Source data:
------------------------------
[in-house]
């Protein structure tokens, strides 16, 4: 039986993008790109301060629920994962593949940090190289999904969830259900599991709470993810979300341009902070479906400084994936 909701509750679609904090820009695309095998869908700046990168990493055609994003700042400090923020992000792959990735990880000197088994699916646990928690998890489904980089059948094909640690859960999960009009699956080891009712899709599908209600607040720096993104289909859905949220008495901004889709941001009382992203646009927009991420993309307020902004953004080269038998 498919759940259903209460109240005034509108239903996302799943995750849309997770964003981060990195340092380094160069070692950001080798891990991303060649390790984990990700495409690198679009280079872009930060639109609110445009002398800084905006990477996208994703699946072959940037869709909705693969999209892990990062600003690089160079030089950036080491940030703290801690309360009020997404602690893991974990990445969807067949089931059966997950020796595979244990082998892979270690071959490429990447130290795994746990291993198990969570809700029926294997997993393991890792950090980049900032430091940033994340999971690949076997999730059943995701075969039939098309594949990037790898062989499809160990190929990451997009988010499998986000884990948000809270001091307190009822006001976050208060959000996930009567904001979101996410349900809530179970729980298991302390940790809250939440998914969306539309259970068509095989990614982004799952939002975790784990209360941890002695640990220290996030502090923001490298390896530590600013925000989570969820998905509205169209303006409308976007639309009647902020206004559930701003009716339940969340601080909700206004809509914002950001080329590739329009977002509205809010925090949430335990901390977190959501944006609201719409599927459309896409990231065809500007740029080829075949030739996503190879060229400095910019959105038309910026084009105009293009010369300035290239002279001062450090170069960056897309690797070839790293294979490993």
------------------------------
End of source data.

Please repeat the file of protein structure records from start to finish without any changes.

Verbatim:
[in-house]
């Protein structure tokens, strides 16, 4: 039986993008790109301060629920994962593949940090190289999904969830259900599991709470993810979300341009902070479906400084994936 909701509750679609904090820009695309095998869908700046990168990493055609994003700042400090923020992000792959990735990880000197088994699916646990928690998890489904980089059948094909640690859960999960009009699956080891009712899709599908209600607040720096993104289909859905949220008495901004889709941001009382992203646009927009991420993309307020902004953004080269038998 498919759940259903209460109240005034509108239903996302799943995750849309997770964003981060990195340092380094160069070692950001080798891990991303060649390790984990990700495409690198679009280079872009930060639109609110445009002398800084905006990477996208994703699946072959940037869709909705693969999209892990990062600003690089160079030089950036080491940030703290801690309360009020997404602690893991974990990445969807067949089931059966997950020796595979244990082998892979270690071959490429990447130290795994746990291993198990969570809700029926294997997993393991890792950090980049900032430091940033994340999971690949076997999730059943995701075969039939098309594949990037790898062989499809160990190929990451997009988010499998986000884990948000809270001091307190009822006001976050208060959000996930009567904001979101996410349900809530179970729980298991302390940790809250939440998914969306539309259970068509095989990614982004799952939002975790784990209360941890002695640990220290996030502090923001490298390896530590600013925000989570969820998905509205169209303006409308976007639309009647902020206004559930701003009716339940969340601080909700206004809509914002950001080329590739329009977002509205809010925090949430335990901390977190959501944006609201719409599927459309896409990231065809500007740029080829075949030739996503190879060229400095910019959105038309910026084009105009293009010369300035290239002279001062450090170069960056897309690797070839790293294979490993």